HOMOEOPATHY FOR CRADLE CAP

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Cradle cap is a condition that causes thick, difficult-to-remove white or yellow scales on a baby’s scalp in addition to crusty or oily scaly patches.

Newborns frequently have cradle cap, which is typically not uncomfortable.

Typically referred to as “cradle cap,”infantile seborrheic dermatitisInfantile eczema, another skin condition that is sometimes mistaken for it, is distinguished by the fact that eczema typically causes intense itching.

Avoid scratching cradle cap, wash your baby’s scalp every day with a mild shampoo to help loosen and remove the scales, and follow the home care instructions to help it go away on its own in a few months.

Unknown hormones that the mother passes on to the unborn child may be a contributing factor in the development of cradle cap, as these hormones can increase the amount of oil (sebum) produced by the oil glands and hair follicles.

Malassezia, a yeast (fungus) that grows in the sebum alongside bacteria may also be a contributing factor; antifungal medications like ketoconazole are frequently effective in treating yeast infections.

Both poor hygiene and contagiousness are not factors in cradle cap.

SymptomsCradle cap is frequently characterized by patchy scaling or thick crusts on the scalp, oily or dry skin covered in flaky white or yellow scales, skin flakes, and possibly mild redness.

The nose, groin, eyelids, ears, and skin around the eyes may all have comparable scales.

HOMOEOPATHIC REMEDIES

Homoeopathy is an increasingly popular and widely used medical system today. Its strength lies in its obvious efficacy because it treats the sick person holistically by fostering inner balance on a mental, emotional, spiritual, and physical level.

Cradle cap can be treated with effective homoeopathic medications.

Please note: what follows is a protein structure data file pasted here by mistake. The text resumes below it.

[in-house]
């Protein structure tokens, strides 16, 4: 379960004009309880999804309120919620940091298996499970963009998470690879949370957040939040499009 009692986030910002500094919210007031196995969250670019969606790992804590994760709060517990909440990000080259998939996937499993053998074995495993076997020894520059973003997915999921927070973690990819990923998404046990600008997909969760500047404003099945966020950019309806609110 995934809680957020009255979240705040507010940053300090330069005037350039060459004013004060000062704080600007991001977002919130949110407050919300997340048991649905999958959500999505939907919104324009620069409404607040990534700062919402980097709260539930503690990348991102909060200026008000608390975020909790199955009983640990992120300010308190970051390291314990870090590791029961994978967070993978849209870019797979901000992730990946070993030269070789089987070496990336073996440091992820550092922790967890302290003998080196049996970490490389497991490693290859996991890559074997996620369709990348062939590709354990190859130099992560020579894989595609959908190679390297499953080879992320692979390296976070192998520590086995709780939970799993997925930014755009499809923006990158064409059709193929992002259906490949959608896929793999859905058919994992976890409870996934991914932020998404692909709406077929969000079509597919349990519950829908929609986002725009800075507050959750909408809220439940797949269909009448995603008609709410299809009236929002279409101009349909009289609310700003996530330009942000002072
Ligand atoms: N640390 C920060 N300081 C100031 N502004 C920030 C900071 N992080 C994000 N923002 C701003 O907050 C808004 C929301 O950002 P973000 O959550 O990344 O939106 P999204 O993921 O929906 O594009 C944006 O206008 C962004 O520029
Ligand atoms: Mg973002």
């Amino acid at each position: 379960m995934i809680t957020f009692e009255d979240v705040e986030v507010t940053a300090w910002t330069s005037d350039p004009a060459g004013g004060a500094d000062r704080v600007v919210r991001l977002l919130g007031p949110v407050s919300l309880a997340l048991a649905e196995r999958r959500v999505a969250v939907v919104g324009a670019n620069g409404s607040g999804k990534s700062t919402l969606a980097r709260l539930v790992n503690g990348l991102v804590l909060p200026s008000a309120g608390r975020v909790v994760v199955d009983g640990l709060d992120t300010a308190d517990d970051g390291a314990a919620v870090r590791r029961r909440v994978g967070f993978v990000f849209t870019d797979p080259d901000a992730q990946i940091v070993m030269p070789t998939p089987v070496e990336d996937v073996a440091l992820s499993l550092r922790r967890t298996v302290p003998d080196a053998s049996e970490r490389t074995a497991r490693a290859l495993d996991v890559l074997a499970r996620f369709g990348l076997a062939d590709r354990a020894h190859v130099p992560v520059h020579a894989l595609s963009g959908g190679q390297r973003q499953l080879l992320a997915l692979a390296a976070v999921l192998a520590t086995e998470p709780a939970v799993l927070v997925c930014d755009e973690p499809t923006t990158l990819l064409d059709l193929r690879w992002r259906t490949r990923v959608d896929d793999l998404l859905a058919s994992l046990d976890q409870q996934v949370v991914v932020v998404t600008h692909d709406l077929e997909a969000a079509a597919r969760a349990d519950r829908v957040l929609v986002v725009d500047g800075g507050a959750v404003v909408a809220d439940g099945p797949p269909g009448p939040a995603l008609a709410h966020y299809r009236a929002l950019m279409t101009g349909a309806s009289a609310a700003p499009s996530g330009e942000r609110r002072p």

ANTIMONIUM CRUDUM 30Thick, hard, honey-colored scabs are a definite sign of cradle cap and are treated with antimonium crudum.

VINCA MINOR 30– If Anti-Crude doesn’t work, try this. Oozing moisture under the crust

ARSENICUM ALB 30-Itchy from the eruption’s acrid discharge; better with warmth; worse at night and in cold air.

CALCAREA CARB 30– Children who frequently experience scrofula. The child has cold, damp feet, thick scabs covering the eruption, and yellow pus underneath.

DULCAMARA 30-Herpetic crusts that are thick, brown, have reddish borders, and bleed when scratched on the face, forehead, temples, and chin.

GRAHITES 30-Unhealthy skin, very little injury, and the eruption’s predominant appearance on the chin and behind the ears cause suppuration.

LYCOPODIUM 30– The eruption suppurates, leaving behind thick crusts with deep skin-understanding cracks.

RHUS TOXICODENDRON 30– Swollen glands on the neck and throat; watery vesicles with red edges; violent nighttime itching; and the eruption.

SEPIA 30– The child frequently jerks its head back and forth, the eruption is very moist, and it almost always exudes pus-like matter.

SULPHUR 200– Early morning diarrhea; soreness and excoriation in the folds of the skin; eruption that more or less covers the entire body; bleeding after scratching; and scrofulous habit

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